SDN helps businesses overcome WAN management challenges; ITU adopts KT's GiGA Wire technology

Wireline news from across the web:

> Telemedicine services are growing in popularity with patients because of their lower cost and added convenience, but some doctors and state governments have objections, and Medicare officials also have doubts about the programs. Article

> Software-defined networking techniques can help multinational enterprises overcome challenges when it comes to managing their WANs. Article 

> KT Corp's 'GiGA Wire' technology, which uses enhanced Gigabit Home Networking ( technology to deliver total bandwidth of approximately 500 Mbps to MDU dwellings over existing in-building copper wiring, has reportedly been adopted as an international standard at an ITU-T meeting. Article

Cable News
> Driven by Japan's determination to broadcast the 2020 Winter Olympics in 8K, and China's rampant consumption of new resolution formats, shipments of 8K ultra-high definition displays (7680 x 4320 pixels) are expected to only grow from just 2,700 this year to around 911,000 by 2020, according to IHS. Article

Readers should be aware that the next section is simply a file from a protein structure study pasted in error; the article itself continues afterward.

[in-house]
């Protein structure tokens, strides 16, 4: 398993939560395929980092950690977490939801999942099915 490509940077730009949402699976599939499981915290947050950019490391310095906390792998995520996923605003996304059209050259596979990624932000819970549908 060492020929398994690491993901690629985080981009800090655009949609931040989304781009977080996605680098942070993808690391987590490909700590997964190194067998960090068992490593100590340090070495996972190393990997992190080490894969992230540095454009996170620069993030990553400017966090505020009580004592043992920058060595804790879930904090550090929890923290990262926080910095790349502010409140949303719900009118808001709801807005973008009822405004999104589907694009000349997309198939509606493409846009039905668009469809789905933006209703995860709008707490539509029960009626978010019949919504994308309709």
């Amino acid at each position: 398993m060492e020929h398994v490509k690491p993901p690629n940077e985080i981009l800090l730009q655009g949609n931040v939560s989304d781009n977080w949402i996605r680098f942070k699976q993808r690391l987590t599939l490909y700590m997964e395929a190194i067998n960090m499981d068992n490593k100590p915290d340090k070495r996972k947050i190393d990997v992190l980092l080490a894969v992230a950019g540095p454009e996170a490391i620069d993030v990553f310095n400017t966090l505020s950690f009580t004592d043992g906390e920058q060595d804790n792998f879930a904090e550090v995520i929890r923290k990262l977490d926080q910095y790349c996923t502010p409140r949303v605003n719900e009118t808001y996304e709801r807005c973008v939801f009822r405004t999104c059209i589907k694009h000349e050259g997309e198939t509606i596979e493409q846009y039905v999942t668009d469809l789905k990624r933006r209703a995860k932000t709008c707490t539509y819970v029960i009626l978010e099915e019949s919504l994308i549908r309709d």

> With Altice SA and Patrick Drahi circling Cablevision, FBN Securities' Robert Routh says the Bethpage, N.Y.-based MSO is actually undervalued as an acquisition target. Article

Online Video News
> The second half of 2015 is bringing a flurry of announcements as over-the-top video providers--both new to the segment and established alike--put into motion strategies to improve their competitive edge. Article

Wireless News
> Apple may have captured around just 18 percent of the global smartphone market in the first quarter, according to research firm IDC. Yet according to investment bank Canaccord Genuity Apple grabbed nearly all of the smartphone profits that quarter. Article

> T-Mobile US plans to keep rolling with its "Uncarrier Amped" announcements, at least according to COO Mike Sievert, who teased that another promotion or offering from the company is coming this week. Article

And finally@AjitPaiFCC: In 2014, FCC received 96,288 complaints of Do-Not-Call registry violations. Response? 1 citation. Much more needed. Post